Cats are the most popular pets in the United States. According to the latest version of the U.S. Pet Ownership & Demographics Sourcebook (2002 Edition), there were almost 70 Million pet cats in the United States. Why are cats so popular? There are as many answers to this question as there are cat owners, but the low health risks cats pose to their owners is certainly near the top of this list. Even though the potential health risks cats pose to people are small, it is important that cat owners are aware of these risks and understand how to reduce them.
The majority of all risks stemming from cat ownership are associated with the cat litter box and/or cat feces. There are two categories of risks. The first category contains health risks posed by bacteria and parasites to both cat owners and their cats. The second category contains injuries resulting from an automatic litter box or self-cleaning litter box.
Primarily the health problems experienced by cat owners or their cats come from the first category and the most significant of these risks is called Toxoplasmosis. Toxoplasmosis is an infection caused by a tiny parasite called Toxoplasma gondii which can be found in raw or undercooked meat, unwashed fruits and vegetables, dirty cat litter boxes, and outdoor soil where cat feces can be found. According to the Center for Disease Control and Prevention (CDC), more than 60 million people in the United States may be infected with the Toxoplasma parasite(1). Fortunately, very few people ever experience any symptoms because a healthy person’s immune system usually keeps the parasite from causing illness. However, pregnant women and individuals who have compromised immune systems, such as individuals infected with the HIV virus, are at risk and should take precautions to avoid being infected by the parasite. For people in this group, a Toxoplasma infection could cause serious health problems to the individual or to a pregnant woman’s unborn child.
Again, most of the 60 million-plus American’s infected with the Toxoplasmosis parasite will never experience any symptoms. Most of those who do experience symptoms will simply think they have the Flu as the most common symptoms include swollen glands, fever, headache, muscle pain, or a stiff neck. For those in the high-risk group, Toxoplasmosis can cause damage to the brain, eyes, and internal organs. According to the US Food and Drug Administration, children born with Toxoplasma gondii can suffer from hearing loss, mental retardation, and blindness with some children developing brain or eye problems years after birth(2). The CDC estimates that 400-4000 fetuses are infected with the Toxoplasma gondii parasite each year and as many as 80 infants die from Toxoplasmosis annually(2).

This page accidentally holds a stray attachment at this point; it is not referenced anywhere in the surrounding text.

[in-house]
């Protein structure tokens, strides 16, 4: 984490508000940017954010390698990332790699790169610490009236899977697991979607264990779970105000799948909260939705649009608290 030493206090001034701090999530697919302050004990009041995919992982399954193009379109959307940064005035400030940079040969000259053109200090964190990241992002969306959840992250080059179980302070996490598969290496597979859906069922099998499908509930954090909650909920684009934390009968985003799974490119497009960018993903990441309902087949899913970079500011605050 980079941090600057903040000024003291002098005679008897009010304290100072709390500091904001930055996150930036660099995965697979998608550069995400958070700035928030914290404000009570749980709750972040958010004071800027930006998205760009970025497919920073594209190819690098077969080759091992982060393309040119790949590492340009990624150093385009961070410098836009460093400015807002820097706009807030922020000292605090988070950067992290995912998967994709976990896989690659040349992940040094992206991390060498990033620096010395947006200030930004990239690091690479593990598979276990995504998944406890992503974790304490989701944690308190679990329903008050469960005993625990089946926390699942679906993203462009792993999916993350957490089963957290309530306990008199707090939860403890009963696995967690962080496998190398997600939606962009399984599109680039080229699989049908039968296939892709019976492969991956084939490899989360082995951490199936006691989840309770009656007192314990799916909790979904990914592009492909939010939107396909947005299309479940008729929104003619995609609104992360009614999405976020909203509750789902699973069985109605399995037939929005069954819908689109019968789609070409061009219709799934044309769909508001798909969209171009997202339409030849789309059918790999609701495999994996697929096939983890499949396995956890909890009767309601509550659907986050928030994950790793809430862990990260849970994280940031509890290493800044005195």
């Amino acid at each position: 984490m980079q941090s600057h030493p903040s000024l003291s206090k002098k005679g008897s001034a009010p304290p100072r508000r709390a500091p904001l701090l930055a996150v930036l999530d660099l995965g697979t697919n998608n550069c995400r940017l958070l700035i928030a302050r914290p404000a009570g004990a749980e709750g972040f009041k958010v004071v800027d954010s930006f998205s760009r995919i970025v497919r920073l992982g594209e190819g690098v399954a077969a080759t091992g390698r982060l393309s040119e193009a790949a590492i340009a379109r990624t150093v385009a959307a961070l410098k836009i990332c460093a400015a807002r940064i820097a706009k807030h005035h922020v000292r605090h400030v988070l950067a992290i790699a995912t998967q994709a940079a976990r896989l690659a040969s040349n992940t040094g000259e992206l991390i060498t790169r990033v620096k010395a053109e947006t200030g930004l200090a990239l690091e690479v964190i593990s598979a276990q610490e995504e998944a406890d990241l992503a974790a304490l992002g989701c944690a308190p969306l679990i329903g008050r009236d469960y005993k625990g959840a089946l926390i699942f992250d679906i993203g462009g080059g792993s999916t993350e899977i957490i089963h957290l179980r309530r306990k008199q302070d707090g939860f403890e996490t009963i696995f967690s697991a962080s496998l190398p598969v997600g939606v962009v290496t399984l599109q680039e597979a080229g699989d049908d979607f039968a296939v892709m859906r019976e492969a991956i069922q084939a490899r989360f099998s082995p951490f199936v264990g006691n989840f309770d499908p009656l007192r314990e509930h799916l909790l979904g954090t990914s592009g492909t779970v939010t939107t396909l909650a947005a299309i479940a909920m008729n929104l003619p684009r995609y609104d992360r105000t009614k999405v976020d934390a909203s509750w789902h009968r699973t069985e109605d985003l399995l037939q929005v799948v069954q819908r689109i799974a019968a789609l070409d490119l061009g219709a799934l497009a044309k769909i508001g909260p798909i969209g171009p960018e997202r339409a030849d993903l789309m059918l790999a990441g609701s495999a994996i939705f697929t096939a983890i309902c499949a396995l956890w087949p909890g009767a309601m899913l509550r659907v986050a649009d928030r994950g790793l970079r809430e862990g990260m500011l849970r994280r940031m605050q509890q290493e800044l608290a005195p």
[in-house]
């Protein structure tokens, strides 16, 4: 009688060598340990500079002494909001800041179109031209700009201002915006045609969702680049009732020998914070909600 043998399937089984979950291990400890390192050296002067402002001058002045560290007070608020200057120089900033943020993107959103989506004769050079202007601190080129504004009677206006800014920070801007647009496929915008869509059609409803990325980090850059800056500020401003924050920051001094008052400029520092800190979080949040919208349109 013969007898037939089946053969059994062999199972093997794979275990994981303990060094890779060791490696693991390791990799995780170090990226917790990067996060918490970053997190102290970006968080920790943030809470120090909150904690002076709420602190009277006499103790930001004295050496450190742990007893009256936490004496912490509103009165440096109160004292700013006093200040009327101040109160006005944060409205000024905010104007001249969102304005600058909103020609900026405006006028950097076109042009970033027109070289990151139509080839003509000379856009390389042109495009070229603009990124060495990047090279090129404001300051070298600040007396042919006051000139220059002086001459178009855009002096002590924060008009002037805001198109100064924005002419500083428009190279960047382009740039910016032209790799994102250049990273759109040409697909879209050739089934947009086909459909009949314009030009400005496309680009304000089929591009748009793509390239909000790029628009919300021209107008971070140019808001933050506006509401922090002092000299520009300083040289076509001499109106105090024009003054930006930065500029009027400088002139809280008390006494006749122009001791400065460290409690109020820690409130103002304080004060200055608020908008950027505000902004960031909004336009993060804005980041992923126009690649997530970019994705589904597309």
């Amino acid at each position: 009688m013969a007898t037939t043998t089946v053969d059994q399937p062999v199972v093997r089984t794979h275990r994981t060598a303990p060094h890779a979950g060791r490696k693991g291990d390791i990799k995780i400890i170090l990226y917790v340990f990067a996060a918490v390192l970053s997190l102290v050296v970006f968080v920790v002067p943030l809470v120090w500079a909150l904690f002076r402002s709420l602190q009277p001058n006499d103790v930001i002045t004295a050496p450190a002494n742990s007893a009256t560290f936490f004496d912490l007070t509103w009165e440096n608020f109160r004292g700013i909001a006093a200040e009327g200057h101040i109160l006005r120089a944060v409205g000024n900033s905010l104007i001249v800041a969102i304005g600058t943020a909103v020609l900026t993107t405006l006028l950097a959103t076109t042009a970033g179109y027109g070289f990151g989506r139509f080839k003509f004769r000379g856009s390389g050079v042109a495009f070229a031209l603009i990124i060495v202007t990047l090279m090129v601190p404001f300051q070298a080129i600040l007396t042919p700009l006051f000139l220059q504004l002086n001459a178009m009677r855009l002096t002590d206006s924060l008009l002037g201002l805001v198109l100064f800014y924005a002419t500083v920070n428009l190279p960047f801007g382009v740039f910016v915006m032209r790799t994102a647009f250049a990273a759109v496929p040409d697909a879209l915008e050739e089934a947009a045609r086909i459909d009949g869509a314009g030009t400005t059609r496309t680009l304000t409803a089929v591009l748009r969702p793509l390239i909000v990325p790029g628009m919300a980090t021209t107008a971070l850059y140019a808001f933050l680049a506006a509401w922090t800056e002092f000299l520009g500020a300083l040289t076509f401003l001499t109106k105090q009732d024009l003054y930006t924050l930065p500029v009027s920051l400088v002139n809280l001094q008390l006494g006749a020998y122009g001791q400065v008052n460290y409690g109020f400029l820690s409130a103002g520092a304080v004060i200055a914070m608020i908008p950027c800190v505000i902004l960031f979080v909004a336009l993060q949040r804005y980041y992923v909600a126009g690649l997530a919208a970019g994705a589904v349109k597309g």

So how does an individual contract Toxoplasmosis? A Toxoplasmosis infection is caused by ingesting the Toxoplasma gondi parasite. Most cat owners are infected with the parasite by accidentally ingesting infected cat feces. This happens when a person touches their mouth after handling a cat litter box, working in a garden or sand box or touching anything that has come in contact with cat feces(3).
People in the high-risk group may wonder whether or not they should give up their cat to avoid infection. According to the CDC, it is not necessary for cat lovers to give up their cats, but it is important for them to protect themselves from infections. The USFDA makes the following recommendations for avoiding infections(2):
1) If possible, have someone else change the litter box. If you have to clean it, wear disposable gloves and wash your hands thoroughly with soap and warm water afterwards.
2) Change the litter box daily. The parasite doesn’t become infectious until one to five days after the feces are deposited in the litter box.
3) Wear gloves when gardening in a garden or handling sand from a sandbox because cats may have excreted feces in them. Be sure to wash your hands with soap and warm water afterwards.
4) Cover outdoor sandboxes to prevent cats from using them as litter boxes.
5) Feed your cat commercial dry or canned food. Never feed your cat raw meat because it can be a source of the Toxoplasmosis gondii parasite.
6) Keep indoor cats indoors. Be especially cautious if you bring outdoor cats indoors.
7) Avoid stray cats, especially kittens.
8) Don’t get a new cat while you’re pregnant.
Safer Child, Inc. makes the following additional recommendations(4):
1) Have your veterinarian test your cat for the Toxoplasmosis parasite. If your cat is infected, you may want to consider having someone else keep your cat during your pregnancy.
2) Keep sandboxes covered to prevent cats from using the sandbox as a litter box.
3) Be aware of neighborhood sandboxes as the parasite can be brought home on shoes, clothing, and toys.
Similar to Toxoplasmosis, Escherichia coli (commonly called E. coli) can infect humans thru contact with feline fecal material, although the primary means of infection is thru ingestion or raw or undercooked meats. E. Coli is a bacterium commonly found in the intestinal tract of humans and animals. Almost all strains of the bacteria are harmless. However, a few strains can produce powerful toxins and cause severe illness, especially in children under 5 years of age(5). Symptoms usually include diarrhea and abdominal cramps. In children under 5, 2%-7% of E. coli cases can cause kidney failure. Fortunately, E. coli is easy to prevent. Using the preventative measures, outlined above for Toxoplasmosis will greatly reduce the risks of you or your children contracting an E. coli infection.